Restricted quantifier

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A quantifier applied to predicates not with respect to the whole range of a given object variable, but with respect to a part of it defined by a predicate $R(x)$. When used in this restricted sense, the universal quantifier $(\forall x)$ and the existential quantifier $(\exists x)$ are usually denoted by $(\forall x)_R(x)$ and $(\exists x)_R(x)$ (or $\forall x\colon R(x)$ and $\exists x\colon R(x)$, respectively). If $P(x)$ is a predicate, then $(\forall x)_R(x)P(x)$ means

$$\forall x(R(x)\supset P(x)),$$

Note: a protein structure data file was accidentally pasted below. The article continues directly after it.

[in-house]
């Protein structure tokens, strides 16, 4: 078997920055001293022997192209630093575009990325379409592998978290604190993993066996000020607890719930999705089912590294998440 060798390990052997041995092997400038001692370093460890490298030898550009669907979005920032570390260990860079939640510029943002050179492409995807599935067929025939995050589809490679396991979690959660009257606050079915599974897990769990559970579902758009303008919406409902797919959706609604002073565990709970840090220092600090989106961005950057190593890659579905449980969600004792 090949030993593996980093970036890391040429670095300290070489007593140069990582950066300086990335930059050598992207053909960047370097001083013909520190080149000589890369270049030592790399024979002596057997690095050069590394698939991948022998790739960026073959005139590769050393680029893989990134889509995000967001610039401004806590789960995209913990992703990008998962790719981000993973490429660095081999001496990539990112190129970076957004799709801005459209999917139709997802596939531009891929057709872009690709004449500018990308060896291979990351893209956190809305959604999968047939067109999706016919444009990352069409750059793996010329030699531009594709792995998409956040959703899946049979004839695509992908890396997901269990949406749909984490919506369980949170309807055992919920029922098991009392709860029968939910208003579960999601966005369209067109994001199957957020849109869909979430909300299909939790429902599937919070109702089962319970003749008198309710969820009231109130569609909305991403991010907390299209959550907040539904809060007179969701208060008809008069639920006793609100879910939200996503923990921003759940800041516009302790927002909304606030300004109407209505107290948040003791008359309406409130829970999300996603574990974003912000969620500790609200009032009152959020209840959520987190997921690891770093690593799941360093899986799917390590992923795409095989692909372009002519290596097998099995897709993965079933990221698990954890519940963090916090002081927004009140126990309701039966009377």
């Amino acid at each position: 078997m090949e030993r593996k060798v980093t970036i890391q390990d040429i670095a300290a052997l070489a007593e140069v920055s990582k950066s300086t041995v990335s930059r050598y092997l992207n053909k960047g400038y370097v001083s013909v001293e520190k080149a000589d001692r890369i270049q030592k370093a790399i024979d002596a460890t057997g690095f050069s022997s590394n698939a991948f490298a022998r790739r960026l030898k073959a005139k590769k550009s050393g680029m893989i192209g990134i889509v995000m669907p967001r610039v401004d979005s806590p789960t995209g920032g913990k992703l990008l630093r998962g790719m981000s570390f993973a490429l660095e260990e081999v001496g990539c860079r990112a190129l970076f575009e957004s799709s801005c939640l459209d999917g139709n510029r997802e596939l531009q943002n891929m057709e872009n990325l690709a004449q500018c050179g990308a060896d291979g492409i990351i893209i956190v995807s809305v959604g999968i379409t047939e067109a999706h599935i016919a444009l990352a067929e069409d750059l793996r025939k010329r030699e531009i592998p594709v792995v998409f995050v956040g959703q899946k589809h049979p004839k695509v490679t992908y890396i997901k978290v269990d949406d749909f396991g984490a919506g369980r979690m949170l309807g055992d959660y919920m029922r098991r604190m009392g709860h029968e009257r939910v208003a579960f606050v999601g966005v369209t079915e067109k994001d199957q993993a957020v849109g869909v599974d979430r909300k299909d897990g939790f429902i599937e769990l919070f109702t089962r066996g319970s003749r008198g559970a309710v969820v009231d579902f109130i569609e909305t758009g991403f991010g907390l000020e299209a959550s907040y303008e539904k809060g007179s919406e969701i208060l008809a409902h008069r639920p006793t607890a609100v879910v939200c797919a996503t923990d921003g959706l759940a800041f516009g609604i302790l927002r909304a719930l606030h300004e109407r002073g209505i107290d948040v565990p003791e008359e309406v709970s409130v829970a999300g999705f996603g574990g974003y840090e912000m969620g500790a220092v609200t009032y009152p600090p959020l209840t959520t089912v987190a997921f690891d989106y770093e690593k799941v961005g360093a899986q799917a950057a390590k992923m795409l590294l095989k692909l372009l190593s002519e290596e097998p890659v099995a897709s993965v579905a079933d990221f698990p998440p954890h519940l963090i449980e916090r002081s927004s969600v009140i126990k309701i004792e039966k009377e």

that is, the predicate $P(x)$ is true for all values of the variable $x$ satisfying the predicate $R(x)$. The proposition $(\exists x)_R(X)P(x)$ means

$$\exists x(R(x)\&P(x)),$$

that is, the intersection of the truth domains of the predicates $R(x)$ and $P(x)$ is non-empty.

Restricted quantifiers of the form $(\forall x)_{x<t}$ and $(\exists x)_{x<t}$ (more commonly called bounded quantifiers) play an important role in formal arithmetic (cf. Arithmetic, formal), where $t$ is a term not containing $x$. When these quantifiers are applied to a decidable predicate, the result is a decidable predicate.

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Restricted quantifier. Encyclopedia of Mathematics. URL:
This article was adapted from an original article by V.E. Plisko (originator), which appeared in Encyclopedia of Mathematics - ISBN 1402006098. See original article